Bruton, Crawford, Carpenter, Thomas and Michael Price
Today’s afternoon session saw the end of Doug Deedrick’s mind-numbing testimony and cross examination. The former FBI trace evidence analyst had a tough Thursday and a slightly better Friday, thanks to his manager, AUSA Rachel Lieber.
Ward counsel David Schertler’s cross continued at 2:15pm, after today’s lunch recess.
Schertler again put Deedrick through the paces, looking to poke holes in his testing and findings regarding key pieces of evidence: the crime scene knife, bloody towel, Robert’s green gym shorts and a somewhat mysterious item (government exhibit #34), a white Prada shirt recovered from the washing machine at 1509 Swann.
Schertler hit Deedrick hard on an inconsistency between an article he authored years ago on identifying fibers, and his more recent work on the Wone case. Schertler boomed, “Your words as an FBI agent and trainer of all these other agents… You were the man!” Before the government could object, Judge Lynn Leibovitz reprimanded the defense attorney for being argumentative. Hectoring seemed more like it.
More after the jump.
Deedrick was hit hard on his testing and experiments and his somewhat inconclusive opinions he got from them. Schertler was suggesting his control samples, “the known cuts,” were of little use because of the many ways garments can wear, be exposed to sun and other chemicals or substances. The towel may have had residue from Robert’s shampoo and body oils which could render it faulty to test against. Deedrick conceded the point.
We learned that the hair fragments found on the crime scene knife came from an Asian. Schertler was suggesting that was obviously the case since the knife pierced through a patch of Robert’s body hair; the wound locations in the autopsy photos reveal such.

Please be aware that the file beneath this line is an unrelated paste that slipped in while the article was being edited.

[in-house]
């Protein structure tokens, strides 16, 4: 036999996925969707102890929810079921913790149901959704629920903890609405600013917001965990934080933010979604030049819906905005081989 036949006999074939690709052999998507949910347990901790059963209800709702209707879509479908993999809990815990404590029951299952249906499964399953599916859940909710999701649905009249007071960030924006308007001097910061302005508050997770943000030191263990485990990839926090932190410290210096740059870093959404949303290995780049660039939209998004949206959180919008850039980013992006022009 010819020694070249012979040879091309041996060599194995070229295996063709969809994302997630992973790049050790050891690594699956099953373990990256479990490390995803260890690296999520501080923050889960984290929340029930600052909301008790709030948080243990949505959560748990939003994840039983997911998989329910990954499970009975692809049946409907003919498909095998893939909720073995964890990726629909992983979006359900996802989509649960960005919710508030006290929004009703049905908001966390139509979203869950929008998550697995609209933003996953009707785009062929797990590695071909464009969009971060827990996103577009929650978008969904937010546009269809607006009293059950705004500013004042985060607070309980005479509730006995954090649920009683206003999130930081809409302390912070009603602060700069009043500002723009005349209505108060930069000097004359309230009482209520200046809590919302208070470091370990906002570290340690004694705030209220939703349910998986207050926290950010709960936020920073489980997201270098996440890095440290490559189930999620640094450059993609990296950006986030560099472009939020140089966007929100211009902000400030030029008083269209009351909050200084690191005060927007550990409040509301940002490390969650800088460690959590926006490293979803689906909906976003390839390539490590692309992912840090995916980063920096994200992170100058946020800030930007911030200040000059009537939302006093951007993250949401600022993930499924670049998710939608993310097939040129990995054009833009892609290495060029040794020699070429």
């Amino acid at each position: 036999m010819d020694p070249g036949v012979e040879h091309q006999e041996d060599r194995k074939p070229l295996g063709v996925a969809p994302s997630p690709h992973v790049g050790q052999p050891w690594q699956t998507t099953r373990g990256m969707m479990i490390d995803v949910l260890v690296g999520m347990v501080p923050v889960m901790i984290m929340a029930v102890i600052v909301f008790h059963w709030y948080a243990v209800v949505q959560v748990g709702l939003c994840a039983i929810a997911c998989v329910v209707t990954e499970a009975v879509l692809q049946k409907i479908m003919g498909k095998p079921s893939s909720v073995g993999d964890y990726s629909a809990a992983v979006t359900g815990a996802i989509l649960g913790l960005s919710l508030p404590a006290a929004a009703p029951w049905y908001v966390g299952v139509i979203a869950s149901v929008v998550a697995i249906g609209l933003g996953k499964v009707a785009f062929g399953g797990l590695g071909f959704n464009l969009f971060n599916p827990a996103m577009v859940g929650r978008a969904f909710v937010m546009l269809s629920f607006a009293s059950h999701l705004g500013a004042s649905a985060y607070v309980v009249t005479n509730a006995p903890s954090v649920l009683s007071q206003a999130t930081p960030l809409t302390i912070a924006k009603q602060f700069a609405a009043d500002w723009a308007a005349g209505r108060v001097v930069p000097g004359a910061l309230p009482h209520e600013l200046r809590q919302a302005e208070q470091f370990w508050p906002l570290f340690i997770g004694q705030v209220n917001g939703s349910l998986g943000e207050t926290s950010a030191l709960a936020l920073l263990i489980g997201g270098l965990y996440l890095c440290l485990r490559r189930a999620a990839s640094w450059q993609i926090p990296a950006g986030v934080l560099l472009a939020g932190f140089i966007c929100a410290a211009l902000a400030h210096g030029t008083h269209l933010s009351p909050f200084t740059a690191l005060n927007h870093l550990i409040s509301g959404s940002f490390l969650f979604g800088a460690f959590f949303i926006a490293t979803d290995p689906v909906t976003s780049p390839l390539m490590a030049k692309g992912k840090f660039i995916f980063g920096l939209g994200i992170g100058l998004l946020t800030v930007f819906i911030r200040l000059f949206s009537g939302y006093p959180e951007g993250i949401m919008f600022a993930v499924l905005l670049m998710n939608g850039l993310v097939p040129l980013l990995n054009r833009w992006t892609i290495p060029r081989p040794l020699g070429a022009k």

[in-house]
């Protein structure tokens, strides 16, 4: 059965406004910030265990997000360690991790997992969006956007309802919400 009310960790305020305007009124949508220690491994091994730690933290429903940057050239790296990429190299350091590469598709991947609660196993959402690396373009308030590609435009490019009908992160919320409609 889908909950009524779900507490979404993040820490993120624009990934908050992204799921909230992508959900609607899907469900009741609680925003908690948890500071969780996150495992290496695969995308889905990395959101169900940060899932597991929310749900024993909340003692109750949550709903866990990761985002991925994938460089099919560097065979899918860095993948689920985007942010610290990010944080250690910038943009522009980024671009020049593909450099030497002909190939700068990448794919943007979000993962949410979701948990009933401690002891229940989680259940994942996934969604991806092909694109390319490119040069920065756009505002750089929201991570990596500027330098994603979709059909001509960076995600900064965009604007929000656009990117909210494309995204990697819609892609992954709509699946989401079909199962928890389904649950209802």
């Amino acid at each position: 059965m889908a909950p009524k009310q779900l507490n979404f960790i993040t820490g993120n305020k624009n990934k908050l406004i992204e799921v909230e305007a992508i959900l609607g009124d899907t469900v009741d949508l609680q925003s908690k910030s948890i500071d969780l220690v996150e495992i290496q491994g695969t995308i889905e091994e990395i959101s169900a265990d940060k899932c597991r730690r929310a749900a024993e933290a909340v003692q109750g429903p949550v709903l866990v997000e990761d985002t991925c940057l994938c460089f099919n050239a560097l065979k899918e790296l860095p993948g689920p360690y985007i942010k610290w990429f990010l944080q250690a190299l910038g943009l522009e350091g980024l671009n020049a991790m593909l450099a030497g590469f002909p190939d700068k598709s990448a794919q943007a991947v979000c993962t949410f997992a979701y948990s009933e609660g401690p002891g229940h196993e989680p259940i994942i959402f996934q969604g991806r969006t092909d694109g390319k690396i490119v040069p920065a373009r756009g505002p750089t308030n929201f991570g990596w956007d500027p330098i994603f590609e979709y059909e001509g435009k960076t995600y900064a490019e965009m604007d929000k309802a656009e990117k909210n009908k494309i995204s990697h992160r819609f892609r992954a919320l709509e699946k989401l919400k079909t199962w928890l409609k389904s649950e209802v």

At 3:00pm, Price counsel Bernie Grimm took the baton cudgel and went to work. He promised the court that he’d only take twice as long and his colleague’s seeming marathon cross.
Leibovitz jokingly said, “We’re leaving at 4:45pm, you can keep going.”
Grimm suggested that the hairs, seen clearly on the photo of the crime scene knife, had fallen off by the time it got to Deedrick’s lab, in other words a failure by the authorities to do timely evidence testing.
Grimm then donned a pair of latex gloves and held up the bloody t-shirt. Grimm asked the expert if it was possible that the frayed cut mark on it, the one under the “A” in “William,” could’ve caused the dotted marks he observed on the knife’s bolster. Deedrick said he didn’t know. Bernie Grimm fooled us; he was done by 3:05pm. Zaborsky counsel Tom Connolly, continuing his easy week passed on cross.
Judge Leibovitz had questions of her own for Deedrick and asked him about how nylon garments shed fibers, whether other trace experts use fabric imprint tests (they do), and how many times in his career did he use imprints for opinions. 15-20 Deedrick said. The judge wrapped by asking Deedrick why he used a towel in his imprint test on the knife and not another article of clothing. Deedrick said it was the loop fibers of a towel that may have most closely matched the pattern he saw on the knife.
Doug Deedrick had a rough go of it in this trial and the only reason he may not have slinked out of the courthouse with his tail between his legs is because of Rachel Lieber’s redirect. To counter Schertler’s charge that Deedrick wasn’t following the established protocols set out in the article he authored, Lieber had Deedrick read the preceding couple of paragraphs, ahead of the one that Schertler cherry-picked. That seemed to be all the cover Deedrick needed on that point.
To counter Schertler’s contention that the hairs found on the knife came directly from Robert’s chest, she posed a hypothetical to Deedrick: If a towel absorbed blood from a chest wound, could hairs transfer onto the towel as well, and if that towel was swiped onto a knife, could the hairs transfer to that? Yes.
To beat back the charge that Deedrick got the knife very late in the process, months after Robert’s murder, Lieber asked him about typical delays in obtaining items of evidence. Deedrick said sooner is always better but delays are inevitable; it’s rare to get a piece of evidence on the same day as the crime. Deedrick said his forensic work on the Challenger disaster had delays in delivery of items, weeks later he said.